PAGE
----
In this morning’s Gospel we see the beginning of Our Lord’s public ministry — he is baptised by John in the River Jordan before immediately going into the desert for forty days. He goes to be alone with God, to pray and to fast, to prepare himself for the public ministry of the Proclamation of the Good News, the Gospel.


During this he is tempted by the devil: he faces temptation just like every human being, but unlike us, he resists. The devil tempts him to turn stones into bread. It is understandable — he is hungry, but it is a temptation to be relevant, which  the church seems to have given into completely: unless we what we are and what we do and say is relevant to people, they will ignore us. So we conform ourselves to the world around us, we package worship as entertainment, rather than being counter-cultural: offering the world an alternative to selfishness, and consumerism. Being part of the church is not a consumer choice about how we spend our leisure time, it is a call to repent and believe and trust in something greater, a God who loves us, and will die for us, so that we can live in Him.


There is the temptation to have power, symbolised by worshipping the devil. It leads to the misuse of power. The church stands condemned for the mistakes of the past, but in recognising this there is the possibility of a more humble church in the future — a church reliant upon God and not on the exercise of power. It is not fun to live through, but the result may actually be something more authentically Christian.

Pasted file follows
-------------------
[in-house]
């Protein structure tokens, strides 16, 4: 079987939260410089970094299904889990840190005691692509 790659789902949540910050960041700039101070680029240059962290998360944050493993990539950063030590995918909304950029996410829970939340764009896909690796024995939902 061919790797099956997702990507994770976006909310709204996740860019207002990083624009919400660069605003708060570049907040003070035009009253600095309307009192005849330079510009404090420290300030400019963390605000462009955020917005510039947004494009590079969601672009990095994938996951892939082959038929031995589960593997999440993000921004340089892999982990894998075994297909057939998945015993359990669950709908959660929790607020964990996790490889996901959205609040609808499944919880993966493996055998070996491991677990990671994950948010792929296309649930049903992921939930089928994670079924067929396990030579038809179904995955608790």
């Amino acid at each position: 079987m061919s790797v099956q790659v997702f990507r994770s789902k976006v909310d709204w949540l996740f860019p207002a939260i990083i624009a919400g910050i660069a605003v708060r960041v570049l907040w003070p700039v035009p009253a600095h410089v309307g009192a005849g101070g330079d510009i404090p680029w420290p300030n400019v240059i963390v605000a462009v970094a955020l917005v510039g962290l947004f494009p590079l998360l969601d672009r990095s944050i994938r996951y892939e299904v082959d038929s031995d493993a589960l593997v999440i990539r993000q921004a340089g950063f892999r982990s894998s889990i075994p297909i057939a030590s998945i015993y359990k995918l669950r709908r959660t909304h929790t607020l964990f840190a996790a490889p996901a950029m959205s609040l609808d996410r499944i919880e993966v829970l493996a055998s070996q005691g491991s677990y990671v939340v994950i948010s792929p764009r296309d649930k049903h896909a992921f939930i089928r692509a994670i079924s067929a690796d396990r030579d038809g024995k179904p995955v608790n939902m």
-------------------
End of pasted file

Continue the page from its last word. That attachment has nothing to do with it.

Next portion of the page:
There is the temptation to put God to the test — to be spectacular and self-seeking. Whenever we say, ‘look at me’ we’re not saying, ‘look at God’. Worship is not entertainment — it is there to praise God and to help us to love Him.

Jesus resists the temptations because He is humble, because He has faith, and because he trusts in God. It certainly isn’t easy, but it is possible. It’s far easier when we do this together, as a community, which is why Lent matters for all of us. It’s a chance to become more obedient, and through that obedience to discover true freedom in God. It’s an obedience which is made manifest on the Cross — in laying down his life Jesus can give new life to the whole world. He isn’t being spectacular — he dies like a common criminal. He has no power, he does not try to be relevant, he is loving and obedient and that is good enough.


It was enough for him, and it should be for us. As Christians we have Scripture and the teaching of the Church, filled with His Spirit, to guide us. We can use this time of prayer and fasting to deepen our faith, our trust, our understanding, and our obedience, to become more like Jesus, fed by his word and sacraments — to become more humble, more loving, living lives of service of God and each other.

The time spent in the desert leads to Jesus’ proclamation of the kingdom: ‘The time is fulfilled, and the kingdom of God has come near; repent, and believe in the good news.’ Jesus calls us to turn away from sin, to turn back to God, to trust Him, and to know that He longs for our healing and reconciliation. His Son, Jesus Christ will die for us, so that we may know just how much God loves us. This is the heart of our faith, something we will experience again in a few weeks time, and also which we will experience here, this morning, when we can see, and touch, and taste just how much God loves us.

These words are good news indeed, which the world still longs to hear, and which we need to live out in our lives, so that the world may believe and give glory to God the Father, God the Son, and God the Holy Spirit, to whom be ascribed as is most right and just, all might, majesty, glory dominion and power, now and forever